She told me that she had pressed the button for a nurse and had been told they would inform the midwife.
And then that the midwife had been informed and would be there as soon as she was able.
And then as the pain got worse, the button was pressed again. The alarm would sound, the light would flash and then it was turned off from the main desk and no one would come. Or a nurse would come in and tell her she was in labour, the pain was normal, that the midwife was dealing with a much more serious case and would be there when she could.
Time passed. Pain got worse.
She was screaming by now, blood curdling screeches with every contraction, and we were being told the same thing over and over, when the nurses could be bothered to answer.
And it was not just me any more. People in the other beds, women in labour were pressing their buttons, telling the nurse that there was something wrong with the lady in the corner, and they were told the same thing.
Around this time the bed opposite became empty and another mum to be was wheeled in.
With each contraction she screamed. It did not sound right.
So we had two women in the ward, both in a lot of pain, both screaming, and both getting the same words from the nurses.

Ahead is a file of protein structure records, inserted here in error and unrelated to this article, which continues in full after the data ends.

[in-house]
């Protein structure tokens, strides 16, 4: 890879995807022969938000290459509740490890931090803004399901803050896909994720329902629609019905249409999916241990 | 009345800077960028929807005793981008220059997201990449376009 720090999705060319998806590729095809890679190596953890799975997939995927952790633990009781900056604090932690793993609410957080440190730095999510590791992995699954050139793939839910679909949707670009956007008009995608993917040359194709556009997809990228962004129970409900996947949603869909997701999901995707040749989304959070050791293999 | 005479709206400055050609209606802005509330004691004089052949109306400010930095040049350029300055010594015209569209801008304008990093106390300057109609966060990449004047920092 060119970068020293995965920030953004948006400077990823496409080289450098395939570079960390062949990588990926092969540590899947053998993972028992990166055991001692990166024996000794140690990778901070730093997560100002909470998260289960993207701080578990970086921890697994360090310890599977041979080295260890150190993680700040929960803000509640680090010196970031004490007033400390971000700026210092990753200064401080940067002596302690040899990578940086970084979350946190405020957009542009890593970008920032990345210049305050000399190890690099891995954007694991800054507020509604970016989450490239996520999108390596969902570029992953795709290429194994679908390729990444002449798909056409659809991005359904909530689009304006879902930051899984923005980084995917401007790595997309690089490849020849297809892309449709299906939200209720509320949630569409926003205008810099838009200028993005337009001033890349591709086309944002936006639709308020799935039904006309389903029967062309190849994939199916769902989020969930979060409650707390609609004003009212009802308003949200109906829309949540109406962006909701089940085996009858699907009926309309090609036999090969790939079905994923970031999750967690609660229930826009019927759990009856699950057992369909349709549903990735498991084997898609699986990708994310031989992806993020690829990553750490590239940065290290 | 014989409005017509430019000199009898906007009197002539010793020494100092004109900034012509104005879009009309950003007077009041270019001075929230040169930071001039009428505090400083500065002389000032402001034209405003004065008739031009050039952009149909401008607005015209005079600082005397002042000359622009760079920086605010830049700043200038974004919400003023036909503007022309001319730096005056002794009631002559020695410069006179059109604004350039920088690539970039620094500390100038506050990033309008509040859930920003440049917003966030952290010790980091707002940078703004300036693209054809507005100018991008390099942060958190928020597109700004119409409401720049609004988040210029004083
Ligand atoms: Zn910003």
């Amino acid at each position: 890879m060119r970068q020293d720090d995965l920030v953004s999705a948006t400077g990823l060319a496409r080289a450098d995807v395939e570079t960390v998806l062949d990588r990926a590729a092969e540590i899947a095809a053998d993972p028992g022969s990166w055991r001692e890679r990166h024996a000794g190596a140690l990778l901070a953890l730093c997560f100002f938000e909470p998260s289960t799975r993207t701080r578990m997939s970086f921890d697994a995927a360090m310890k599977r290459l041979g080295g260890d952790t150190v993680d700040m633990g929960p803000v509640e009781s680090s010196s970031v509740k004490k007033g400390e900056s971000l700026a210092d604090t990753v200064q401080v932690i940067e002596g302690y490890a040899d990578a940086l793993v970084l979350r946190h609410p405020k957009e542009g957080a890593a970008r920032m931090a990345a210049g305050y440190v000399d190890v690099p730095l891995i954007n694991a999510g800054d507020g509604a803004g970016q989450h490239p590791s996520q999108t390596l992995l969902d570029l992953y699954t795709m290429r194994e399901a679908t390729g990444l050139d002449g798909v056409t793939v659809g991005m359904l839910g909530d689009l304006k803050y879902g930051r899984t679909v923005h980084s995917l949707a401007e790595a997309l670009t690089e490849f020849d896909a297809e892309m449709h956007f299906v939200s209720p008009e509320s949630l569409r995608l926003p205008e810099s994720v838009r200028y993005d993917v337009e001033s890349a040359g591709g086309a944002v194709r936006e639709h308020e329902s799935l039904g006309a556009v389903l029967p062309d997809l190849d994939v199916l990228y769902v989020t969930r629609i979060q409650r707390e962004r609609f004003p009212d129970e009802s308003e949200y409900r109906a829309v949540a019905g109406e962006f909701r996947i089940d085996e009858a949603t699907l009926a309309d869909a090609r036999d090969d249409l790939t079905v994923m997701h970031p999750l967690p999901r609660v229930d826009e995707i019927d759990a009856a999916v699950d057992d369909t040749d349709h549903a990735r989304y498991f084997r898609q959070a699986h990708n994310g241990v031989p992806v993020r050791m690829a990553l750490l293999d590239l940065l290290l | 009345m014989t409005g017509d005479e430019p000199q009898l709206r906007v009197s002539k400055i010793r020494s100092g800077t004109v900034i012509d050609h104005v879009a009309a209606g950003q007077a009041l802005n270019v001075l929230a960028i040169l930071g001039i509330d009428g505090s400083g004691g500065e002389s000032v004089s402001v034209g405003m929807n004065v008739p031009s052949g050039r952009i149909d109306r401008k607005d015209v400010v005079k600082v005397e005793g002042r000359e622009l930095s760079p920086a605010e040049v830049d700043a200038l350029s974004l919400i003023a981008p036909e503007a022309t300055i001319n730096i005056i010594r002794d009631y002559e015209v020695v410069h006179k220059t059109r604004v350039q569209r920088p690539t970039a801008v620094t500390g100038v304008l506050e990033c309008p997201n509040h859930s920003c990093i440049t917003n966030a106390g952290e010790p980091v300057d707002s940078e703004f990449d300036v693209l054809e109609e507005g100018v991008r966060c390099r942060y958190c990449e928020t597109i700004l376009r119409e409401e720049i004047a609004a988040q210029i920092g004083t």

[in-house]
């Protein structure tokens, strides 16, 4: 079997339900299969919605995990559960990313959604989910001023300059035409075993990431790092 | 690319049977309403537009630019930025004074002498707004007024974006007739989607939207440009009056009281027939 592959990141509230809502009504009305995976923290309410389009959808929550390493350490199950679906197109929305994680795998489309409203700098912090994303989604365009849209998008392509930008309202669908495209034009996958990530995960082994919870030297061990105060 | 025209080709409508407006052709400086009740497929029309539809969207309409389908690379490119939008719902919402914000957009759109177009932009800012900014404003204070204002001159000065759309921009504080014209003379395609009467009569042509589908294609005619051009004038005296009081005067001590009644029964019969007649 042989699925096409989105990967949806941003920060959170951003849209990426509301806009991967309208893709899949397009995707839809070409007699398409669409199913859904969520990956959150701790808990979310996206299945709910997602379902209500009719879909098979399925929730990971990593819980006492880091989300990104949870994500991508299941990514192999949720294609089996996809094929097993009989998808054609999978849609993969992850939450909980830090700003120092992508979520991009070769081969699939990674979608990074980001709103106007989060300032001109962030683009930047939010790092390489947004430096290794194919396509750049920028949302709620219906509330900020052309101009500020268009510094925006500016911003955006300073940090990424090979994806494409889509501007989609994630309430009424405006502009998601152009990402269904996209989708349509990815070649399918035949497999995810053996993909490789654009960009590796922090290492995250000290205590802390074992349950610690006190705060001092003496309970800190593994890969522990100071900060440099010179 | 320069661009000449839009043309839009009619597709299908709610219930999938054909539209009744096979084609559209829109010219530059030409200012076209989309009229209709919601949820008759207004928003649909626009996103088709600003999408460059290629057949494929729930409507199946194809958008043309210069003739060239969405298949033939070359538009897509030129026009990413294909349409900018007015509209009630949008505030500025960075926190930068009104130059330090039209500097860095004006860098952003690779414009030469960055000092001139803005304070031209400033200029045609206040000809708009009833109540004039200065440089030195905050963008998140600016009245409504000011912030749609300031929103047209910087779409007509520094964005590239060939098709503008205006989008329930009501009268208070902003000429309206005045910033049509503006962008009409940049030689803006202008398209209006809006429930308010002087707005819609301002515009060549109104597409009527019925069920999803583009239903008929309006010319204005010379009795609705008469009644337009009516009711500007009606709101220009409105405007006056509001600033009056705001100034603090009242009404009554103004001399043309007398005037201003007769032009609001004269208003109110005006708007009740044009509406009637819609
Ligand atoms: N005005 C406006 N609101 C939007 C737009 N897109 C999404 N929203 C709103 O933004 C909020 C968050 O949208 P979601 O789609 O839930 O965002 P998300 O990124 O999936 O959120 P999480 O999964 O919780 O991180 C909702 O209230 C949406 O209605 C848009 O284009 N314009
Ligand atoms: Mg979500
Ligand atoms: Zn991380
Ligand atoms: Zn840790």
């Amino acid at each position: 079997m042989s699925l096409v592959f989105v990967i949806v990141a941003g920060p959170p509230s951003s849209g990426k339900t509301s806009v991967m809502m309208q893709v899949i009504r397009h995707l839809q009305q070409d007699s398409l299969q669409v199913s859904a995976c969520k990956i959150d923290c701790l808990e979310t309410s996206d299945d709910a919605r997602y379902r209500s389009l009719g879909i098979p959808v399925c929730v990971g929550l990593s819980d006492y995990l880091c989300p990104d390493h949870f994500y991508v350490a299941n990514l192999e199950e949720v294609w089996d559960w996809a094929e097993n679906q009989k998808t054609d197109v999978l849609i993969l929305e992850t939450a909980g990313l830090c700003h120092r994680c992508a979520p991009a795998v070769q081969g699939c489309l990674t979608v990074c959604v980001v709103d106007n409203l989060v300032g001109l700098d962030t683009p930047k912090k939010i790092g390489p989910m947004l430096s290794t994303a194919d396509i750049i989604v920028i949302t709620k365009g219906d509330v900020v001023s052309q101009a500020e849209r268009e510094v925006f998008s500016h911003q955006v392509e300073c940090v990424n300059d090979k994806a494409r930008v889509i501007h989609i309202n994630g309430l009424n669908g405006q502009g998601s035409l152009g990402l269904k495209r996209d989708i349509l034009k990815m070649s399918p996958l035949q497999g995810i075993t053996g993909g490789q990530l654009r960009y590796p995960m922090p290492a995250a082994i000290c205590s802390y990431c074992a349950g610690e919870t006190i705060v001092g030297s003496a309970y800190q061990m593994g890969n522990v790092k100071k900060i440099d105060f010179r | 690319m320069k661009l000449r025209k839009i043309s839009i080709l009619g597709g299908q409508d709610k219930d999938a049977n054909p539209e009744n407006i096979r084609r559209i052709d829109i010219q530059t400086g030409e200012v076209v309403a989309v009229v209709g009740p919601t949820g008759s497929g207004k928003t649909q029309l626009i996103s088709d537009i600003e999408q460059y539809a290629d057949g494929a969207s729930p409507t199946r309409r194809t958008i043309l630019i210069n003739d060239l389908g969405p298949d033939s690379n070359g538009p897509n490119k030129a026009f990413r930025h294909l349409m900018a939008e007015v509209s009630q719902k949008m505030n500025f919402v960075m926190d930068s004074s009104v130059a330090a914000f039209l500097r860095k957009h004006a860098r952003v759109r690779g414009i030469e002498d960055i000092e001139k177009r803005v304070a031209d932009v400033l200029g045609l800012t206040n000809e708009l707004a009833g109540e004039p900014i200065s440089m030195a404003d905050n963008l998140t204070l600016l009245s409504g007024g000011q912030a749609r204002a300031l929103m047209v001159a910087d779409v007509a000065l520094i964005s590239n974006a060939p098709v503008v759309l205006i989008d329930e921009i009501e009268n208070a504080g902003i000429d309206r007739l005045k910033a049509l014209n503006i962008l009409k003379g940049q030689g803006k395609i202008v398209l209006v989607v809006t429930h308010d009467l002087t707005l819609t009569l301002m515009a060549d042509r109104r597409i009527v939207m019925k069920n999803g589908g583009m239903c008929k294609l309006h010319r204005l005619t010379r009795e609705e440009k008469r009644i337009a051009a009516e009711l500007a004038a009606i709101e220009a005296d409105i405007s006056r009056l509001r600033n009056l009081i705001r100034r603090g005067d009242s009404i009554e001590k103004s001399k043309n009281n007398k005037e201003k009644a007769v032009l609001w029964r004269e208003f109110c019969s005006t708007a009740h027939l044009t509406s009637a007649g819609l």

At this point the second midwife came in. She told us that the nurses were getting a bit fraught with the constant bell ringing and could we refrain from pressing the buttons please. The woman opposite swore at her, told her that she had had two kids already and what was going on felt wrong compared to the previous two. The midwife nodded, but said there was nothing she could do as both the woman and my wife were patients under the other midwife. She said she would inform her, but there really were more important cases to be dealt with and left.
A few minutes later the other midwife came in. She looked tired, and had a stern look on her face. She started laying down the law. That she was dealing with bad case that needed attention more than ours, or indeed the lady opposite. That she would be there when she could, that the women were in labour. Pain was part of it and could everybody please stop pressing their buttons because it was stressing the nurses out.
She was just emphasising how she was dealing with something more important when my wife screamed again, and she heard it for the first time. Immediately her face changed and she acknowledged at once that there was something wrong, that suddenly we were a priority. It was about then that the woman in the opposite bed screamed and the midwife conceded that both cases were more important than what she was working on and contacted the birthing suite.
There were no free suites, only the emergency one held on standbys for real emergencies. She told them she had two, and by some incredible act of humanity and magnanimity the woman in the bed opposite said that she had not been in pain as long as my wife, and she did not think she sounded as bad.
So we were taken to the birthing suite.